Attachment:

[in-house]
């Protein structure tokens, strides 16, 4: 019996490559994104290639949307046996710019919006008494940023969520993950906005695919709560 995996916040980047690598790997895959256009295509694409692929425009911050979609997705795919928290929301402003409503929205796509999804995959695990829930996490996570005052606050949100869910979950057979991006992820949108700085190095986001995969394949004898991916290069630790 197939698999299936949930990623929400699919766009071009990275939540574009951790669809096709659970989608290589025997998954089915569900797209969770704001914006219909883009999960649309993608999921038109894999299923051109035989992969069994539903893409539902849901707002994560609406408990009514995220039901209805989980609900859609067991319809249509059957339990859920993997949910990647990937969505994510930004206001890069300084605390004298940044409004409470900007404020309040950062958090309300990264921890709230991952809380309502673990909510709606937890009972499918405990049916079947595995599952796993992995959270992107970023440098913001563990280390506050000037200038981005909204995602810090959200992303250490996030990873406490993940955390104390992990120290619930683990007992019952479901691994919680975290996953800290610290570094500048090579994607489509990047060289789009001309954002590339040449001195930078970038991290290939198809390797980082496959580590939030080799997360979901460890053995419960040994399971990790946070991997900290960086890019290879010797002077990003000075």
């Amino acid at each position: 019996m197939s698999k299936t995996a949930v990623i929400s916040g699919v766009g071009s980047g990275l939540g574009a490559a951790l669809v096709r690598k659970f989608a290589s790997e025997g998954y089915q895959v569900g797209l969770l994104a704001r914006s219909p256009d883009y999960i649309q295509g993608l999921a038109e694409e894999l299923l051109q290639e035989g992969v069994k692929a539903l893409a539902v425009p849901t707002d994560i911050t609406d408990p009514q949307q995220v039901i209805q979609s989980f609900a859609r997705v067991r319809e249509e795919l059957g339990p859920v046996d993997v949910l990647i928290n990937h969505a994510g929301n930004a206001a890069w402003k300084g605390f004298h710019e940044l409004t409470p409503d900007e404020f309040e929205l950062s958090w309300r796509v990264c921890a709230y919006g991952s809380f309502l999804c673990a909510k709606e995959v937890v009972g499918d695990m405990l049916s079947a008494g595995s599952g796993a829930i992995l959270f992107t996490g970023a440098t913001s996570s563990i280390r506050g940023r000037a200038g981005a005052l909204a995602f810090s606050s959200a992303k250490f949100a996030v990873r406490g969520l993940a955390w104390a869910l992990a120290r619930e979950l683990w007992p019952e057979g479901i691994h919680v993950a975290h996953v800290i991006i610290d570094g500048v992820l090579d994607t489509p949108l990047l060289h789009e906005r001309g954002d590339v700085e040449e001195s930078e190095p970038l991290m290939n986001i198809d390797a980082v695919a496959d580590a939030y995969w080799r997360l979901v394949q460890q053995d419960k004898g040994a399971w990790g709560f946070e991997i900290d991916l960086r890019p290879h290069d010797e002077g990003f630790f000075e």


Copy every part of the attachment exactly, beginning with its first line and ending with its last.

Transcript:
[in-house]
């Protein structure tokens, strides 16, 4: 019996490559994104290639949307046996710019919006008494940023969520993950906005695919709560 995996916040980047690598790997895959256009295509694409692929425009911050979609997705795919928290929301402003409503929205796509999804995959695990829930996490996570005052606050949100869910979950057979991006992820949108700085190095986001995969394949004898991916290069630790 197939698999299936949930990623929400699919766009071009990275939540574009951790669809096709659970989608290589025997998954089915569900797209969770704001914006219909883009999960649309993608999921038109894999299923051109035989992969069994539903893409539902849901707002994560609406408990009514995220039901209805989980609900859609067991319809249509059957339990859920993997949910990647990937969505994510930004206001890069300084605390004298940044409004409470900007404020309040950062958090309300990264921890709230991952809380309502673990909510709606937890009972499918405990049916079947595995599952796993992995959270992107970023440098913001563990280390506050000037200038981005909204995602810090959200992303250490996030990873406490993940955390104390992990120290619930683990007992019952479901691994919680975290996953800290610290570094500048090579994607489509990047060289789009001309954002590339040449001195930078970038991290290939198809390797980082496959580590939030080799997360979901460890053995419960040994399971990790946070991997900290960086890019290879010797002077990003000075």
């Amino acid at each position: 019996m197939s698999k299936t995996a949930v990623i929400s916040g699919v766009g071009s980047g990275l939540g574009a490559a951790l669809v096709r690598k659970f989608a290589s790997e025997g998954y089915q895959v569900g797209l969770l994104a704001r914006s219909p256009d883009y999960i649309q295509g993608l999921a038109e694409e894999l299923l051109q290639e035989g992969v069994k692929a539903l893409a539902v425009p849901t707002d994560i911050t609406d408990p009514q949307q995220v039901i209805q979609s989980f609900a859609r997705v067991r319809e249509e795919l059957g339990p859920v046996d993997v949910l990647i928290n990937h969505a994510g929301n930004a206001a890069w402003k300084g605390f004298h710019e940044l409004t409470p409503d900007e404020f309040e929205l950062s958090w309300r796509v990264c921890a709230y919006g991952s809380f309502l999804c673990a909510k709606e995959v937890v009972g499918d695990m405990l049916s079947a008494g595995s599952g796993a829930i992995l959270f992107t996490g970023a440098t913001s996570s563990i280390r506050g940023r000037a200038g981005a005052l909204a995602f810090s606050s959200a992303k250490f949100a996030v990873r406490g969520l993940a955390w104390a869910l992990a120290r619930e979950l683990w007992p019952e057979g479901i691994h919680v993950a975290h996953v800290i991006i610290d570094g500048v992820l090579d994607t489509p949108l990047l060289h789009e906005r001309g954002d590339v700085e040449e001195s930078e190095p970038l991290m290939n986001i198809d390797a980082v695919a496959d580590a939030y995969w080799r997360l979901v394949q460890q053995d419960k004898g040994a399971w990790g709560f946070e991997i900290d991916l960086r890019p290879h290069d010797e002077g990003f630790f000075e």